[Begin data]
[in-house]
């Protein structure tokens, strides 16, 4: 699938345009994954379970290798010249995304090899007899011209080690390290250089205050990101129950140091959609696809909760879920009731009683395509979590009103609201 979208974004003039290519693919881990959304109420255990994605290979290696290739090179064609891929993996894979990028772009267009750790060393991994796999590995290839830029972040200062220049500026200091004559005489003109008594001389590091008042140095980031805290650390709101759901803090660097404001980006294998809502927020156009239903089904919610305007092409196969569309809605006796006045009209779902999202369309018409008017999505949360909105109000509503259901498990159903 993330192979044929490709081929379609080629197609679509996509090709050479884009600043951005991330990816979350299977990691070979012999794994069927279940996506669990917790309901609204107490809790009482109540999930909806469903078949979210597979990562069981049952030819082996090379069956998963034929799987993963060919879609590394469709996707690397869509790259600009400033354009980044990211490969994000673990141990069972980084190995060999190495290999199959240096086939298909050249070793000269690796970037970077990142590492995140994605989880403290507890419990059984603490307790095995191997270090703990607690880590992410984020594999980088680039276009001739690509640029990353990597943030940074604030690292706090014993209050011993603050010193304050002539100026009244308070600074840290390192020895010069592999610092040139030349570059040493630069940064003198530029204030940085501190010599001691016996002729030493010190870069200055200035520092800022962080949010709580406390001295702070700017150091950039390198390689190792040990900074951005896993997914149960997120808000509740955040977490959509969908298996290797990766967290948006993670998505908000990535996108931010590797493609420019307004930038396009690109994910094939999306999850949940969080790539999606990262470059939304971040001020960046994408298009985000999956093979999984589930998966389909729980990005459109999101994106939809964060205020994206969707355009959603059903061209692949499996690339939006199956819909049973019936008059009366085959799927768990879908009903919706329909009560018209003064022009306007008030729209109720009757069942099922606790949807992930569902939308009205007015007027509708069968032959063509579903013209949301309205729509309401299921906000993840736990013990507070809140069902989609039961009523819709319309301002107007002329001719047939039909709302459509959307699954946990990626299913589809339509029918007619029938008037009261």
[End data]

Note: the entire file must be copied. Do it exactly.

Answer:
[in-house]
């Protein structure tokens, strides 16, 4: 699938345009994954379970290798010249995304090899007899011209080690390290250089205050990101129950140091959609696809909760879920009731009683395509979590009103609201 979208974004003039290519693919881990959304109420255990994605290979290696290739090179064609891929993996894979990028772009267009750790060393991994796999590995290839830029972040200062220049500026200091004559005489003109008594001389590091008042140095980031805290650390709101759901803090660097404001980006294998809502927020156009239903089904919610305007092409196969569309809605006796006045009209779902999202369309018409008017999505949360909105109000509503259901498990159903 993330192979044929490709081929379609080629197609679509996509090709050479884009600043951005991330990816979350299977990691070979012999794994069927279940996506669990917790309901609204107490809790009482109540999930909806469903078949979210597979990562069981049952030819082996090379069956998963034929799987993963060919879609590394469709996707690397869509790259600009400033354009980044990211490969994000673990141990069972980084190995060999190495290999199959240096086939298909050249070793000269690796970037970077990142590492995140994605989880403290507890419990059984603490307790095995191997270090703990607690880590992410984020594999980088680039276009001739690509640029990353990597943030940074604030690292706090014993209050011993603050010193304050002539100026009244308070600074840290390192020895010069592999610092040139030349570059040493630069940064003198530029204030940085501190010599001691016996002729030493010190870069200055200035520092800022962080949010709580406390001295702070700017150091950039390198390689190792040990900074951005896993997914149960997120808000509740955040977490959509969908298996290797990766967290948006993670998505908000990535996108931010590797493609420019307004930038396009690109994910094939999306999850949940969080790539999606990262470059939304971040001020960046994408298009985000999956093979999984589930998966389909729980990005459109999101994106939809964060205020994206969707355009959603059903061209692949499996690339939006199956819909049973019936008059009366085959799927768990879908009903919706329909009560018209003064022009306007008030729209109720009757069942099922606790949807992930569902939308009205007015007027509708069968032959063509579903013209949301309205729509309401299921906000993840736990013990507070809140069902989609039961009523819709319309301002107007002329001719047939039909709302459509959307699954946990990626299913589809339509029918007619029938008037009261």